We are what we eat. It’s an oldie but a goodie. And research continues to show that eating well can improve brain function and help people with depression, anxiety and related disorders. The bonus is you’ll also have a healthier, fitter body that’s fuelled-up and ready to perform when you hit the footy ground or netball court.
So what does healthy eating for a healthy mind actually look like?
Here’s a snapshot:
A wide variety of nutritious foods. Variety stimulates your interest, even when you don’t feel hungry.
Plenty of veggies, legumes and fruits. Leafy green vegetables are a super source of folate which may help improve the effects of antidepressant medication.
Lean meat, fish, poultry and/or alternatives. Protein-rich foods give your brain what it needs to produce serotonin, a mood-balancing chemical.
Milks, yoghurts, cheeses and /or alternatives. Ready-to-eat, nutritious foods, especially low-fat varieties. Get sleepy with a warm milk drink.
Plenty of water. Stay hydrated; even mild dehydration can change your mood.
Limit saturated fats, alcohol, sugar and caffeine. This one speaks for itself. It’s all about balance, avoiding spikes or triggers in your system. Your mind and your mood are driven by chemicals. Throwing the chemicals out of kilter can change the way you think and feel.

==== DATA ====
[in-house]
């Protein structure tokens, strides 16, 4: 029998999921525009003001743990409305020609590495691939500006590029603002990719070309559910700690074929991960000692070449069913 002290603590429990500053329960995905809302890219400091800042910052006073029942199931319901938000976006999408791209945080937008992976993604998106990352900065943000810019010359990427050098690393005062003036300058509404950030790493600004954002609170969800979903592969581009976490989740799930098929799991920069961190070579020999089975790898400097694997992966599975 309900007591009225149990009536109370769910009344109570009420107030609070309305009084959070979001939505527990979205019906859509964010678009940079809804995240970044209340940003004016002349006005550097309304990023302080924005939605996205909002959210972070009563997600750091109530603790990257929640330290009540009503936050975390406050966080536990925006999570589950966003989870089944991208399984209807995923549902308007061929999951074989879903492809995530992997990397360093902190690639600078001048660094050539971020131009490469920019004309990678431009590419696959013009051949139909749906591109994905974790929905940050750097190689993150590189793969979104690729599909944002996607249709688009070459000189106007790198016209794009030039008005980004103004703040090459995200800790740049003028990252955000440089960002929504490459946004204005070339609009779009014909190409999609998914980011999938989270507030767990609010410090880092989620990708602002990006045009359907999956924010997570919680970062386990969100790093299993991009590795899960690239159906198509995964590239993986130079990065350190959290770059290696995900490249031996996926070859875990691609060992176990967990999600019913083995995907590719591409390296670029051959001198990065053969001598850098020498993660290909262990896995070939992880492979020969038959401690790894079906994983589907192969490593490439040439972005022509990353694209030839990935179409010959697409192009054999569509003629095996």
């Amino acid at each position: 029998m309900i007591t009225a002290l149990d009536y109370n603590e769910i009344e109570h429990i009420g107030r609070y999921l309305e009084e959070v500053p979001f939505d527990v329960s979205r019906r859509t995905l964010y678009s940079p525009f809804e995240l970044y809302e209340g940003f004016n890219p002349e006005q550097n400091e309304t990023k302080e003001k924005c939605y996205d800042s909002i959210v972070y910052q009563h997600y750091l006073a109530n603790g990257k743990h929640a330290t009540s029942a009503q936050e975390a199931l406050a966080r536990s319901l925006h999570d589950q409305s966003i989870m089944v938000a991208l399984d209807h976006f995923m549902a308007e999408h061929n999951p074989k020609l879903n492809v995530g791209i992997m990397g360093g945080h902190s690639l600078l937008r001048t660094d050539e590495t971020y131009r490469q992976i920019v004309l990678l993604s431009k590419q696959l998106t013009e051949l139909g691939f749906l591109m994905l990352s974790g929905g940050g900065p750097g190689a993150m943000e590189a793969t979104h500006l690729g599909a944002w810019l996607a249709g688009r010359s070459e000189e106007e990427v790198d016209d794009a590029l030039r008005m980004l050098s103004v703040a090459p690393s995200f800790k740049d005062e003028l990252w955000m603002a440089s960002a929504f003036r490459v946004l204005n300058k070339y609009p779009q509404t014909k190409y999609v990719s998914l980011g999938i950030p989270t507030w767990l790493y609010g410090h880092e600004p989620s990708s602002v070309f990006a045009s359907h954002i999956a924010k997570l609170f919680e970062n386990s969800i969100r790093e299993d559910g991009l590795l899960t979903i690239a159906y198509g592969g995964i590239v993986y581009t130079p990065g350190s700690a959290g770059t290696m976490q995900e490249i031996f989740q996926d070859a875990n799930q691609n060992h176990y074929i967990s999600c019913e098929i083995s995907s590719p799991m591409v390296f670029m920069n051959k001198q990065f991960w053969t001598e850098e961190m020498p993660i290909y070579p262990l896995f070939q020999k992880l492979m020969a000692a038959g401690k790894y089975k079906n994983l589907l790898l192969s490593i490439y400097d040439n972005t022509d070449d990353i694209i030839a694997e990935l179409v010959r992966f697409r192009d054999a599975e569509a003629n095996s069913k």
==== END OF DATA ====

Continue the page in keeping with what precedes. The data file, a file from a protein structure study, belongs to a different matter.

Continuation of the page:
Some bonus tips:
- Eat regularly to keep blood sugars (and mood) stable. Also stops you getting over hungry and making bad food choices.
- Keep it simple. Healthy eating doesn’t have to be complicated. Simple meals like baked beans on wholemeal toast take only minutes to pull together.
- Snack time is no excuse to go off-plan. Get sorted with fruits, nuts, raw veggies, low-fat crackers and dips.
For more ideas and inspo about healthy living, and easy recipes, hit up the Better Health Channel. Or have a chat with your sporting group’s Player Wellbeing Officer.